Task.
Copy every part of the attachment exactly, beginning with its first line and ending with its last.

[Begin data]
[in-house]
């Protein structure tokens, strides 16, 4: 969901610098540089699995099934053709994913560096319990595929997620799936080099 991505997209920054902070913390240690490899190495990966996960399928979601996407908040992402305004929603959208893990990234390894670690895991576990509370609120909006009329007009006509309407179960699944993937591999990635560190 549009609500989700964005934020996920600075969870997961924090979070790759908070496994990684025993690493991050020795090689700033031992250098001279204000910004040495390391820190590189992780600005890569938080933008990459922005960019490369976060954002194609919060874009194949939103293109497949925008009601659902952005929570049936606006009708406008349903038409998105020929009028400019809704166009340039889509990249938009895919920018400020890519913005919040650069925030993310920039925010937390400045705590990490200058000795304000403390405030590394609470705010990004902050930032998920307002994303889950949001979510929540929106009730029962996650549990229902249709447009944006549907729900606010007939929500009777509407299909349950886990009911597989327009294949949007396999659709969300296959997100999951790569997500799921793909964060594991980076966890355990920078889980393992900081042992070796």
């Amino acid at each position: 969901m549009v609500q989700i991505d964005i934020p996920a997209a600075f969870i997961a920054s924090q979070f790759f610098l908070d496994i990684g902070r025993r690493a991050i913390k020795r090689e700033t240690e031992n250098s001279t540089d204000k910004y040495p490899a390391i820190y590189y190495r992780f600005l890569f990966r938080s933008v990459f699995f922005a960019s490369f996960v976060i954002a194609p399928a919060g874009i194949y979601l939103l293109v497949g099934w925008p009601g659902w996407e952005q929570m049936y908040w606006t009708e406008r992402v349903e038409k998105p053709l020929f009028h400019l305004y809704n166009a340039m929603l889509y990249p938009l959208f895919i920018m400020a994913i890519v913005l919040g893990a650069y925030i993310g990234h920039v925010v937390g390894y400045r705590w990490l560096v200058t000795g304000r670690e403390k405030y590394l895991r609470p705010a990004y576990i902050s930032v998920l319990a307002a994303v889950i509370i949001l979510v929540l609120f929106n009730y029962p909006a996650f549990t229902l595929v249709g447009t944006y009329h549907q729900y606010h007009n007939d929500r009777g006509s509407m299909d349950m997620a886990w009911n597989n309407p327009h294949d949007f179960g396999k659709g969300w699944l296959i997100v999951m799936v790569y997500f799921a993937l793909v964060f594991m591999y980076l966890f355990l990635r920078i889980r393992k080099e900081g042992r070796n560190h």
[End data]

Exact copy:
[in-house]
């Protein structure tokens, strides 16, 4: 969901610098540089699995099934053709994913560096319990595929997620799936080099 991505997209920054902070913390240690490899190495990966996960399928979601996407908040992402305004929603959208893990990234390894670690895991576990509370609120909006009329007009006509309407179960699944993937591999990635560190 549009609500989700964005934020996920600075969870997961924090979070790759908070496994990684025993690493991050020795090689700033031992250098001279204000910004040495390391820190590189992780600005890569938080933008990459922005960019490369976060954002194609919060874009194949939103293109497949925008009601659902952005929570049936606006009708406008349903038409998105020929009028400019809704166009340039889509990249938009895919920018400020890519913005919040650069925030993310920039925010937390400045705590990490200058000795304000403390405030590394609470705010990004902050930032998920307002994303889950949001979510929540929106009730029962996650549990229902249709447009944006549907729900606010007939929500009777509407299909349950886990009911597989327009294949949007396999659709969300296959997100999951790569997500799921793909964060594991980076966890355990920078889980393992900081042992070796």
């Amino acid at each position: 969901m549009v609500q989700i991505d964005i934020p996920a997209a600075f969870i997961a920054s924090q979070f790759f610098l908070d496994i990684g902070r025993r690493a991050i913390k020795r090689e700033t240690e031992n250098s001279t540089d204000k910004y040495p490899a390391i820190y590189y190495r992780f600005l890569f990966r938080s933008v990459f699995f922005a960019s490369f996960v976060i954002a194609p399928a919060g874009i194949y979601l939103l293109v497949g099934w925008p009601g659902w996407e952005q929570m049936y908040w606006t009708e406008r992402v349903e038409k998105p053709l020929f009028h400019l305004y809704n166009a340039m929603l889509y990249p938009l959208f895919i920018m400020a994913i890519v913005l919040g893990a650069y925030i993310g990234h920039v925010v937390g390894y400045r705590w990490l560096v200058t000795g304000r670690e403390k405030y590394l895991r609470p705010a990004y576990i902050s930032v998920l319990a307002a994303v889950i509370i949001l979510v929540l609120f929106n009730y029962p909006a996650f549990t229902l595929v249709g447009t944006y009329h549907q729900y606010h007009n007939d929500r009777g006509s509407m299909d349950m997620a886990w009911n597989n309407p327009h294949d949007f179960g396999k659709g969300w699944l296959i997100v999951m799936v790569y997500f799921a993937l793909v964060f594991m591999y980076l966890f355990l990635r920078i889980r393992k080099e900081g042992r070796n560190h």